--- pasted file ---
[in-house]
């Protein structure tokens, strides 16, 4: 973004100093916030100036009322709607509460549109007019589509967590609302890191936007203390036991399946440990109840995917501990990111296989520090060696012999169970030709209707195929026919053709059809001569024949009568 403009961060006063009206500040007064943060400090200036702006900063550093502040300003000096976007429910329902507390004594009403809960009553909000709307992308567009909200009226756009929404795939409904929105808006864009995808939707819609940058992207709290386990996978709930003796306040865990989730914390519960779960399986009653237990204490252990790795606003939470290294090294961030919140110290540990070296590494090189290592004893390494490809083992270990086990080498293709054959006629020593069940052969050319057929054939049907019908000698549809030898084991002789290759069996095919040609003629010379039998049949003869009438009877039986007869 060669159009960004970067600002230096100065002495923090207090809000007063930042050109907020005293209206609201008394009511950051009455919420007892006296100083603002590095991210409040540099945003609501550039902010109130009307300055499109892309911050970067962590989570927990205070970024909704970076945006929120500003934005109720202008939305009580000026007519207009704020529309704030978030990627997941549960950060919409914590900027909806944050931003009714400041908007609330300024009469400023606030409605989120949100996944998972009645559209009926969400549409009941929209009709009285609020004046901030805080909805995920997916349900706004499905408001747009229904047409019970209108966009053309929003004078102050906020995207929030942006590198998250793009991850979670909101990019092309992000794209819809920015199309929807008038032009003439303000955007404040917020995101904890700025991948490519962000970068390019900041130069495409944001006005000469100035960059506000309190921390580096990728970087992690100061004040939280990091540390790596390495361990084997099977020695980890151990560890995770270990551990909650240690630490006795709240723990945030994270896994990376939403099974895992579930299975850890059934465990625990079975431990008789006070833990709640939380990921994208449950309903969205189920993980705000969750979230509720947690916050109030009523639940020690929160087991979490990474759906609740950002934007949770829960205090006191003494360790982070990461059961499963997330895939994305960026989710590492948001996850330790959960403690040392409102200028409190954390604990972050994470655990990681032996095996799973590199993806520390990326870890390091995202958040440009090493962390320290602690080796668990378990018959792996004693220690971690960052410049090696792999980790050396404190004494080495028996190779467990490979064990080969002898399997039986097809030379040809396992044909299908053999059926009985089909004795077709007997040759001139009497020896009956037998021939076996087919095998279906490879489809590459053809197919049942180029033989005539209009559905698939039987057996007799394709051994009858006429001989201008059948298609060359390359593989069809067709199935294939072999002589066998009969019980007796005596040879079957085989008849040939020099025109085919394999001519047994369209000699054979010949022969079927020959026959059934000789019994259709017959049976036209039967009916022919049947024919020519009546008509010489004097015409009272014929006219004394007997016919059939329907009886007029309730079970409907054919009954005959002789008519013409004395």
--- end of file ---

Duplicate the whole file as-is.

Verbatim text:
[in-house]
């Protein structure tokens, strides 16, 4: 973004100093916030100036009322709607509460549109007019589509967590609302890191936007203390036991399946440990109840995917501990990111296989520090060696012999169970030709209707195929026919053709059809001569024949009568 403009961060006063009206500040007064943060400090200036702006900063550093502040300003000096976007429910329902507390004594009403809960009553909000709307992308567009909200009226756009929404795939409904929105808006864009995808939707819609940058992207709290386990996978709930003796306040865990989730914390519960779960399986009653237990204490252990790795606003939470290294090294961030919140110290540990070296590494090189290592004893390494490809083992270990086990080498293709054959006629020593069940052969050319057929054939049907019908000698549809030898084991002789290759069996095919040609003629010379039998049949003869009438009877039986007869 060669159009960004970067600002230096100065002495923090207090809000007063930042050109907020005293209206609201008394009511950051009455919420007892006296100083603002590095991210409040540099945003609501550039902010109130009307300055499109892309911050970067962590989570927990205070970024909704970076945006929120500003934005109720202008939305009580000026007519207009704020529309704030978030990627997941549960950060919409914590900027909806944050931003009714400041908007609330300024009469400023606030409605989120949100996944998972009645559209009926969400549409009941929209009709009285609020004046901030805080909805995920997916349900706004499905408001747009229904047409019970209108966009053309929003004078102050906020995207929030942006590198998250793009991850979670909101990019092309992000794209819809920015199309929807008038032009003439303000955007404040917020995101904890700025991948490519962000970068390019900041130069495409944001006005000469100035960059506000309190921390580096990728970087992690100061004040939280990091540390790596390495361990084997099977020695980890151990560890995770270990551990909650240690630490006795709240723990945030994270896994990376939403099974895992579930299975850890059934465990625990079975431990008789006070833990709640939380990921994208449950309903969205189920993980705000969750979230509720947690916050109030009523639940020690929160087991979490990474759906609740950002934007949770829960205090006191003494360790982070990461059961499963997330895939994305960026989710590492948001996850330790959960403690040392409102200028409190954390604990972050994470655990990681032996095996799973590199993806520390990326870890390091995202958040440009090493962390320290602690080796668990378990018959792996004693220690971690960052410049090696792999980790050396404190004494080495028996190779467990490979064990080969002898399997039986097809030379040809396992044909299908053999059926009985089909004795077709007997040759001139009497020896009956037998021939076996087919095998279906490879489809590459053809197919049942180029033989005539209009559905698939039987057996007799394709051994009858006429001989201008059948298609060359390359593989069809067709199935294939072999002589066998009969019980007796005596040879079957085989008849040939020099025109085919394999001519047994369209000699054979010949022969079927020959026959059934000789019994259709017959049976036209039967009916022919049947024919020519009546008509010489004097015409009272014929006219004394007997016919059939329907009886007029309730079970409907054919009954005959002789008519013409004395």